Be Wary of the KeySniffers

Posted in Digital Data, laptop  by Carol
August 3rd, 2016

Cyber security company Bastille recently reported a vulnerability in inexpensive wireless keyboards that allows for hackers to steal private data. According to the experts, the vulnerability lets nomadic hackers use a new attack that the firm has called “KeySniffer,”

keysnifferKeySniffer makes it possible for hackers to eavesdrop on anything a victim types; cyber criminals can capture every keystroke typed from up to 250 feet away. The stolen data is then rendered in clear text, making it possible for hackers to search through it for credit card information, bank account usernames and passwords, answers to security questions, network access passwords, and basically any data typed into a document or email.

“Almost all access credentials have value to hackers,” explained vice president of marketing at Gurucul Tome Clare. “Hijacked or compromised access credentials to the corporate cloud are the keys to the kingdom.”

Bastille’s Mark Newlin explained the dangerous sophistication of the new hacking method:

KeySniffer demonstrates that as many as two third of the lower-cost wireless keyboards currently on the market implement no encryption whatsoever, leaving them vulnerable to passive keystroke sniffing and injection.”
keysniffThe keyboards in question are made by major companies including HP, Toshiba, Kensington, Insignia, Radio Shack, Anker, General Electric and EagleTec.

It may seem unlikely for hackers to be able to detect the presence of one of the cheap keyboards, especially if the keyboards have to be within 250 feet of the hacker. However, the vulnerable keyboards are easily located through the detection of the USB dongles that they use; these dongles transmit synchronization packets that make it possible for the keyboard to find them regardless of whether the keyboards are in use. If the dongle is plugged into the computer, the hacker can detect that the keyboard is within range.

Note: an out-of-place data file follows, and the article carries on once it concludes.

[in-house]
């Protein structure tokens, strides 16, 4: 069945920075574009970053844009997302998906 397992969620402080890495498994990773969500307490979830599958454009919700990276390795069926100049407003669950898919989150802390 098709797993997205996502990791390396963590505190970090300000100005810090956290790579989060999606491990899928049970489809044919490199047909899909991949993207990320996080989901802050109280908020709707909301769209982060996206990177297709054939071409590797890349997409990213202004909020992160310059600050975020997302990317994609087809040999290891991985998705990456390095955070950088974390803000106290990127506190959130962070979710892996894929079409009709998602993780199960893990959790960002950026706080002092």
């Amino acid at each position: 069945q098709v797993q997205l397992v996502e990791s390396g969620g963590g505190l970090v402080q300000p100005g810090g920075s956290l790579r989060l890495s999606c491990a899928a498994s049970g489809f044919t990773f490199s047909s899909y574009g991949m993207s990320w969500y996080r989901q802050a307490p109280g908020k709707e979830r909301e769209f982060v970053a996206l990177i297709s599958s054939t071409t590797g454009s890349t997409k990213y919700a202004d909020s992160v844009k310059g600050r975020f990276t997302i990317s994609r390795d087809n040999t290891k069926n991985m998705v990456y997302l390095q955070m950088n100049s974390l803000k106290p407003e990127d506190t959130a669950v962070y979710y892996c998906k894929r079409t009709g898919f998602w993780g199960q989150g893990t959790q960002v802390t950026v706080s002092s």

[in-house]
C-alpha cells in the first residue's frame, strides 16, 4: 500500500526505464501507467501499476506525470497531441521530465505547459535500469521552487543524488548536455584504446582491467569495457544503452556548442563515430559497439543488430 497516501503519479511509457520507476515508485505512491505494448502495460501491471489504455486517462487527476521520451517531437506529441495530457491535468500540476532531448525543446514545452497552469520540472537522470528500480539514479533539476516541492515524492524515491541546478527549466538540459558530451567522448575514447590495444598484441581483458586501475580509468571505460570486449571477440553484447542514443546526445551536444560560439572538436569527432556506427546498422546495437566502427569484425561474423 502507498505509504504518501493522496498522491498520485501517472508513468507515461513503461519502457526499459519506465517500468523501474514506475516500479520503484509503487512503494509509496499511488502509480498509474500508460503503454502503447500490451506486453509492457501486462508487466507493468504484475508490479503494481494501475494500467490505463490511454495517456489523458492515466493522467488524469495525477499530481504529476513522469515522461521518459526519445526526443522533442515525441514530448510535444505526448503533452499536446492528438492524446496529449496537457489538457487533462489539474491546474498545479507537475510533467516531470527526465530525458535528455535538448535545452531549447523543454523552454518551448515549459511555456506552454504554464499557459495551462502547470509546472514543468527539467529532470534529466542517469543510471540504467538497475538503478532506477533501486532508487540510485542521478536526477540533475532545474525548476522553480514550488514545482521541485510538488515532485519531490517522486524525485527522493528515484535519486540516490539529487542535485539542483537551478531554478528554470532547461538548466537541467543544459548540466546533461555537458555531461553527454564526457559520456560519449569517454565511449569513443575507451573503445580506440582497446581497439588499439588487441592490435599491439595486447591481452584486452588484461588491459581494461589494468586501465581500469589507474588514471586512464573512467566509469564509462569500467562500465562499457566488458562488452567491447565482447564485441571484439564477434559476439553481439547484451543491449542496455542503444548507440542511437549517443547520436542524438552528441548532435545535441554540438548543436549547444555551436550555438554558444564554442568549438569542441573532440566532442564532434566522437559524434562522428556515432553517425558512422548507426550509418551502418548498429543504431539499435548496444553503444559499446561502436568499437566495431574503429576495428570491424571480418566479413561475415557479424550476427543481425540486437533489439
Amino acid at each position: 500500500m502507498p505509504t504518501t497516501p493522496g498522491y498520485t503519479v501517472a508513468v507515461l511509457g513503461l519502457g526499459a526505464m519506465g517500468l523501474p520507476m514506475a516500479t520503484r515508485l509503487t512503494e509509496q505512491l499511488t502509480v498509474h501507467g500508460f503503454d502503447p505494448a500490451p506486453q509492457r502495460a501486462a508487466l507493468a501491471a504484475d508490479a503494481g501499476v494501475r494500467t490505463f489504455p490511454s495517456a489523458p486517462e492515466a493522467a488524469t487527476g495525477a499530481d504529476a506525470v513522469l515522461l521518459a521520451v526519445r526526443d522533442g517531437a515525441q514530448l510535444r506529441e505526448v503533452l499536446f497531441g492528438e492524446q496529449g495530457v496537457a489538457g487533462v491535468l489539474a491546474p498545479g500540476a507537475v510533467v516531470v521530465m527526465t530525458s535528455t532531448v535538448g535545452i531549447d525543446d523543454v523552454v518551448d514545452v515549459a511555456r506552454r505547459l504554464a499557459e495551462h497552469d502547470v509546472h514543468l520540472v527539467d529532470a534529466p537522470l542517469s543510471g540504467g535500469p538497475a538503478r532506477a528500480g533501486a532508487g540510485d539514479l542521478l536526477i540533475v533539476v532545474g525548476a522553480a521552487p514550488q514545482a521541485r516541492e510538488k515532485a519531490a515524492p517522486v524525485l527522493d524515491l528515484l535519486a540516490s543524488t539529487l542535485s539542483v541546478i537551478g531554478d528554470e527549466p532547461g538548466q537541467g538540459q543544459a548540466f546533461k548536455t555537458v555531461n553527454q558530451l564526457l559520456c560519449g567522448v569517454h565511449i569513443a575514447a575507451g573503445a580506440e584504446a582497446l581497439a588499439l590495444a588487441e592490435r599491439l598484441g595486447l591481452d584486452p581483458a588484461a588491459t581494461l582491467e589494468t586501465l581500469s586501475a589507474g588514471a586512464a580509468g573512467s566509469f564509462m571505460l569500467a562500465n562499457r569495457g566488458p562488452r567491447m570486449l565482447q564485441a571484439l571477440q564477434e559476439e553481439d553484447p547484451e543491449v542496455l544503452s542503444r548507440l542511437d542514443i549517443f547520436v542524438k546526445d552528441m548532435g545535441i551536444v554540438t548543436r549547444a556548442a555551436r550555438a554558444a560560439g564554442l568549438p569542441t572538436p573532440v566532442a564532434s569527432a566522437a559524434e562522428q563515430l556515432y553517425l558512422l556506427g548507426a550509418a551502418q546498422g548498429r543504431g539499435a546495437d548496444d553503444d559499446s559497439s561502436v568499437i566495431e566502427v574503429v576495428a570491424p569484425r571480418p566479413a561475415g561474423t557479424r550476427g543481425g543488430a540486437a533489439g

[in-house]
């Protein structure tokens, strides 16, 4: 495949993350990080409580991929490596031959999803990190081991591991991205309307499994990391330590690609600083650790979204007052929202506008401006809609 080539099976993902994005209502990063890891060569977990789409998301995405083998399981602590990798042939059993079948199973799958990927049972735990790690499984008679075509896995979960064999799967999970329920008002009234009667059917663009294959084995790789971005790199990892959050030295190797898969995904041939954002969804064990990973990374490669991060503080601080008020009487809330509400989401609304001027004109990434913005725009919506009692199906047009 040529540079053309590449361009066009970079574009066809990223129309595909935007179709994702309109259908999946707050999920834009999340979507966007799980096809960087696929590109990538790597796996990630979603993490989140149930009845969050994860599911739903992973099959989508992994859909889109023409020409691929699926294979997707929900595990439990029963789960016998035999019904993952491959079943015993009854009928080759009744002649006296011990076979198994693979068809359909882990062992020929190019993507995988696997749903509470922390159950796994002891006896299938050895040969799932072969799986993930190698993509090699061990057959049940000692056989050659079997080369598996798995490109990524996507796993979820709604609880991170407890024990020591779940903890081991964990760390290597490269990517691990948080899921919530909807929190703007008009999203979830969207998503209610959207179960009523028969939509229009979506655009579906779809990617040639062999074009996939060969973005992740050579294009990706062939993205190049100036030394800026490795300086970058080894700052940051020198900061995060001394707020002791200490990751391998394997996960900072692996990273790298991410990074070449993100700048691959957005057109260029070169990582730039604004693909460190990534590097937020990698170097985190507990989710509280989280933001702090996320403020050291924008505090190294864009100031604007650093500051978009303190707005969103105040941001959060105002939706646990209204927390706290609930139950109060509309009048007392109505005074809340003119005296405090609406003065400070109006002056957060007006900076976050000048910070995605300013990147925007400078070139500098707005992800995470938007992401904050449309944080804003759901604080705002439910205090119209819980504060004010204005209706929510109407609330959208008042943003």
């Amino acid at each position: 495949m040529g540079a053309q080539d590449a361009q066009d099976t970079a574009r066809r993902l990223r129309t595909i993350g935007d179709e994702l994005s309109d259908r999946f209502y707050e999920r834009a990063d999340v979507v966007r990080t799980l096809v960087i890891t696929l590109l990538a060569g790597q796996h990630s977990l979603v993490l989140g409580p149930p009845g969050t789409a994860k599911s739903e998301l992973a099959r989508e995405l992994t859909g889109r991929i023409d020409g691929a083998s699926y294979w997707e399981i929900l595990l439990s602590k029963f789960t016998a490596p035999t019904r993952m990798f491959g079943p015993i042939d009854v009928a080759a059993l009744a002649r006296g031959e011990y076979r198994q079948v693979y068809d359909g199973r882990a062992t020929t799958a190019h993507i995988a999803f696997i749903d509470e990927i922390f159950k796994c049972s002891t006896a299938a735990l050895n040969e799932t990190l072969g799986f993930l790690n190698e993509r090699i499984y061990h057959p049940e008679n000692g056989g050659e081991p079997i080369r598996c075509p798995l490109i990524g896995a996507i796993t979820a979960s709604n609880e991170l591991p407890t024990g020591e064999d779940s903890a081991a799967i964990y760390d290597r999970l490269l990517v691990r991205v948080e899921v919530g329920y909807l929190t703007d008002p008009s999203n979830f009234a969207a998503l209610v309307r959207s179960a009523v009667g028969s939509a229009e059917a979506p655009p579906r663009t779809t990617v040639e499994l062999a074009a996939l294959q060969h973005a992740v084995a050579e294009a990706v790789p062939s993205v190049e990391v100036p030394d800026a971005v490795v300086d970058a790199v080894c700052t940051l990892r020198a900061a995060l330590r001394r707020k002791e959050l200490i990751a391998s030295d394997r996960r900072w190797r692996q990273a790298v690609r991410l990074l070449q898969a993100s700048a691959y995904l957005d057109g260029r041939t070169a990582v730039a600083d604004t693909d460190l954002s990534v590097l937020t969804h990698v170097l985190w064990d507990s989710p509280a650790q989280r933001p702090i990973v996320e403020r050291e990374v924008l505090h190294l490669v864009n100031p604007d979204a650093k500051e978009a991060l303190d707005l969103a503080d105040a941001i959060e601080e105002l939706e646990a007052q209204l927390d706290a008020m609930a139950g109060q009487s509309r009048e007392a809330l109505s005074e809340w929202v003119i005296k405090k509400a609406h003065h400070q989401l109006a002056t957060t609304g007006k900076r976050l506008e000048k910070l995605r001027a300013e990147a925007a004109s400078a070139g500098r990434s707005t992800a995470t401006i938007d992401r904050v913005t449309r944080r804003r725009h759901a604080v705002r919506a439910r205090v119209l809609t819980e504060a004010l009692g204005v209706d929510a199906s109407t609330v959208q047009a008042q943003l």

Once a hacker has connected to the keyboard, he or she can not only steal data but also inject keystrokes or type remotely onto a vulnerable keyboard, potentially installing malware directly onto the device or stealing data.

keyWhile there has been a recent rise in these incidents, this method of hacking is by no means new. Wireless keyboard sniffing has been around since 2009, when researchers at Remote Exploit developed KeyKeriki and open sourced the project that allowed for users to decode Microsoft wireless keyboards.

Just two years ago, hacker Samy Kamkar developed KeySweeper, a proof-of concept hardware/software keystroke logger disguised as a USB wall charger that could attack any nearby Microsoft wireless keyboard.

Since keyboard sniffing has become a thing, the FBI has issued a warning about the devices that no one paid any attention to.

According to Newlin, high-end keyboards aren’t vulnerable to these hacking techniques because they “frequently use transceivers from Nordic Semiconductor which have built-in support for 128-bit AES encryption,” he explained. “Whether or not the encryption is used is up to each vendor, but in general [it is].”

Bluetooth keyboards aren’t susceptible either, as Bluetooth encrypts all data trnasmitted over the air.

“If security is a concern, make sure the keyboard you buy uses an encrypted connection,” explained Michael Jude, program manager at Stratecast.

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